One question I am frequently asked, “How do I come up with the play calls that I use for my plays?”. Until now, I have never taken the time to explain why I name certain actions the way I do. This was until I watched Stan Van Gundy’s lecture at the 2013 Coaching U Live and I became inspired to break it all down for you. However, before I dive into the names of particular actions to signal play calls, let’s discuss many of the most commonly run schemes in basketball.
Flex is probably the most known and run offenses in all of basketball. Why? Because it is extremely effective if not guarded correctly. Furthermore, it is a repetitive offense that if you can lull the defense to sleep, will result in lay-ups. Flex actions are designated by running a backscreen/downscreen action. If you want to be creative you can move your wings higher and set traditional backscreens to give more space/time to get open at the rim.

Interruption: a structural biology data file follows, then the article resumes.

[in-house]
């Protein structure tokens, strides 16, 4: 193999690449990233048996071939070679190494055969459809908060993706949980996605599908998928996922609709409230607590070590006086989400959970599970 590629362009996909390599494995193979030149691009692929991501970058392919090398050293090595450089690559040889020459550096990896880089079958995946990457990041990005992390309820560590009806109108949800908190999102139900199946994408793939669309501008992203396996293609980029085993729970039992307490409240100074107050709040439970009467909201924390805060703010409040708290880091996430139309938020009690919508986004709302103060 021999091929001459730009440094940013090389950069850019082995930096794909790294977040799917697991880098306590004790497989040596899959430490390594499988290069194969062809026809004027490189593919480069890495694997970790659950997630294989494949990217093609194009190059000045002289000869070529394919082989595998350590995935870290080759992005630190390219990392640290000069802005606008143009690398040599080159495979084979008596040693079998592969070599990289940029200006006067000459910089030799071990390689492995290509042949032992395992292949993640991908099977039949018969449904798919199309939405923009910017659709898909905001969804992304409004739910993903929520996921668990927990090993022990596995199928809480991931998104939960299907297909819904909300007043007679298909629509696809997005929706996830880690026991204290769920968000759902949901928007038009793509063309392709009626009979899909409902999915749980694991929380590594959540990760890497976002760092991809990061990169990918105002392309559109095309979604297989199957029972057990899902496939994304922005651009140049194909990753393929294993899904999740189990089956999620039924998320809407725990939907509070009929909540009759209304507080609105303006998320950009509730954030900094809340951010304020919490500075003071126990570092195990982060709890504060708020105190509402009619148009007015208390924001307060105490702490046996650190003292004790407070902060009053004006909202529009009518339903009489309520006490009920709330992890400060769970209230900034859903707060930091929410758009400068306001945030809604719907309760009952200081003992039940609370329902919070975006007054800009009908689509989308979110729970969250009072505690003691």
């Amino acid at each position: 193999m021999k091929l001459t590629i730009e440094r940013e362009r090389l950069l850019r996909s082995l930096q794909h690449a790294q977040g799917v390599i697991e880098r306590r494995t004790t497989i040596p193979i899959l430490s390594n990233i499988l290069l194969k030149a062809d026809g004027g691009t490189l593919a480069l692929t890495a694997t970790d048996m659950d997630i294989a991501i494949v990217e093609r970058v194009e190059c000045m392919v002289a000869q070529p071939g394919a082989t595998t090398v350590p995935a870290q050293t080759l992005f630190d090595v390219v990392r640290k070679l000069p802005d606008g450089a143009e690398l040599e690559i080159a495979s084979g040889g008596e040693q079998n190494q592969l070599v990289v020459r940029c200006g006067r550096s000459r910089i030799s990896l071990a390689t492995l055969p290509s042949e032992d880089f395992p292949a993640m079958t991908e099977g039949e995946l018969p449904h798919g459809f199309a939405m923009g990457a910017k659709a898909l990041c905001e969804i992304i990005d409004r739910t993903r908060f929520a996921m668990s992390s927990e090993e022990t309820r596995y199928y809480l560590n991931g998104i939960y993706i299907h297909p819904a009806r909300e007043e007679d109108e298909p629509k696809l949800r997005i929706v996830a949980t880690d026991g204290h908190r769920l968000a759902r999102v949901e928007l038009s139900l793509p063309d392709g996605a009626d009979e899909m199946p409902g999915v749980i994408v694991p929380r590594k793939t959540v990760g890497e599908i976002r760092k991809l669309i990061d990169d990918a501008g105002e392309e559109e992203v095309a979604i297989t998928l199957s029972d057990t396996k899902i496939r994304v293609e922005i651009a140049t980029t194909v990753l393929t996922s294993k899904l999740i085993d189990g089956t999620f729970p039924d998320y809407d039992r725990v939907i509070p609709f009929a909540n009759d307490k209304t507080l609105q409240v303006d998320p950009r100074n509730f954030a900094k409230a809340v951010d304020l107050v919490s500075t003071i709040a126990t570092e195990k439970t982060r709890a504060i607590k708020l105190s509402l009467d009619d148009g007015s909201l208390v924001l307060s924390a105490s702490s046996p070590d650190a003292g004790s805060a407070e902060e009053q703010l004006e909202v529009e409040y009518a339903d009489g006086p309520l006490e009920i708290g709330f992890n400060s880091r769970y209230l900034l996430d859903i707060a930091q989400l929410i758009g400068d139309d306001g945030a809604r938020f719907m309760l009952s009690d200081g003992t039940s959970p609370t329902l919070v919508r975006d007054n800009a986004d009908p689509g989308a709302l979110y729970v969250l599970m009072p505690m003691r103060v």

University of Florida head coach Billy Donovan ran this multiple screening action into a pin-down for Chandler Parsons a few years ago. If 3 (Parsons) is open on the initial flex cut in Frame 1 that is obviously your number 1 options. However, if 3 is not open, continue the action to get the ball back to 3 in a backscreen-downscreen action.